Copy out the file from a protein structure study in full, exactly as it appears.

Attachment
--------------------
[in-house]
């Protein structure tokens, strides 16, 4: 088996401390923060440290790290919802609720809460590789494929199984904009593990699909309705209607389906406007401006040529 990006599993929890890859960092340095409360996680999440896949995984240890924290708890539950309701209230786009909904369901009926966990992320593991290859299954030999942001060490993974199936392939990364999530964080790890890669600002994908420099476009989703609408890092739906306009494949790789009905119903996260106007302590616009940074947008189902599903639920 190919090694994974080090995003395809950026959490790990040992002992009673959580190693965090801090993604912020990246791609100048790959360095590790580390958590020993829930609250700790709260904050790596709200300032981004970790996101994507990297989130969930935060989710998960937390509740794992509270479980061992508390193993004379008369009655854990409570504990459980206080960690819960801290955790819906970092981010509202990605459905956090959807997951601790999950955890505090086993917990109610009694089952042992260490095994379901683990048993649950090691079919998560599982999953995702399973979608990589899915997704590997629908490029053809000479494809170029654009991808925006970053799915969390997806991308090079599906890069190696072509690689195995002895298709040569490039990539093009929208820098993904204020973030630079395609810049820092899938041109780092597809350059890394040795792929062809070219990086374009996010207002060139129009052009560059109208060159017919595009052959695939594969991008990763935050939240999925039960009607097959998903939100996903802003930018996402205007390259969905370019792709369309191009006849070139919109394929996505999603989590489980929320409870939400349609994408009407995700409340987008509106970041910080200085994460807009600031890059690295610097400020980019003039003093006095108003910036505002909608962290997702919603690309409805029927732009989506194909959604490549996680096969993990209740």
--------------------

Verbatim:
[in-house]
């Protein structure tokens, strides 16, 4: 088996401390923060440290790290919802609720809460590789494929199984904009593990699909309705209607389906406007401006040529 990006599993929890890859960092340095409360996680999440896949995984240890924290708890539950309701209230786009909904369901009926966990992320593991290859299954030999942001060490993974199936392939990364999530964080790890890669600002994908420099476009989703609408890092739906306009494949790789009905119903996260106007302590616009940074947008189902599903639920 190919090694994974080090995003395809950026959490790990040992002992009673959580190693965090801090993604912020990246791609100048790959360095590790580390958590020993829930609250700790709260904050790596709200300032981004970790996101994507990297989130969930935060989710998960937390509740794992509270479980061992508390193993004379008369009655854990409570504990459980206080960690819960801290955790819906970092981010509202990605459905956090959807997951601790999950955890505090086993917990109610009694089952042992260490095994379901683990048993649950090691079919998560599982999953995702399973979608990589899915997704590997629908490029053809000479494809170029654009991808925006970053799915969390997806991308090079599906890069190696072509690689195995002895298709040569490039990539093009929208820098993904204020973030630079395609810049820092899938041109780092597809350059890394040795792929062809070219990086374009996010207002060139129009052009560059109208060159017919595009052959695939594969991008990763935050939240999925039960009607097959998903939100996903802003930018996402205007390259969905370019792709369309191009006849070139919109394929996505999603989590489980929320409870939400349609994408009407995700409340987008509106970041910080200085994460807009600031890059690295610097400020980019003039003093006095108003910036505002909608962290997702919603690309409805029927732009989506194909959604490549996680096969993990209740």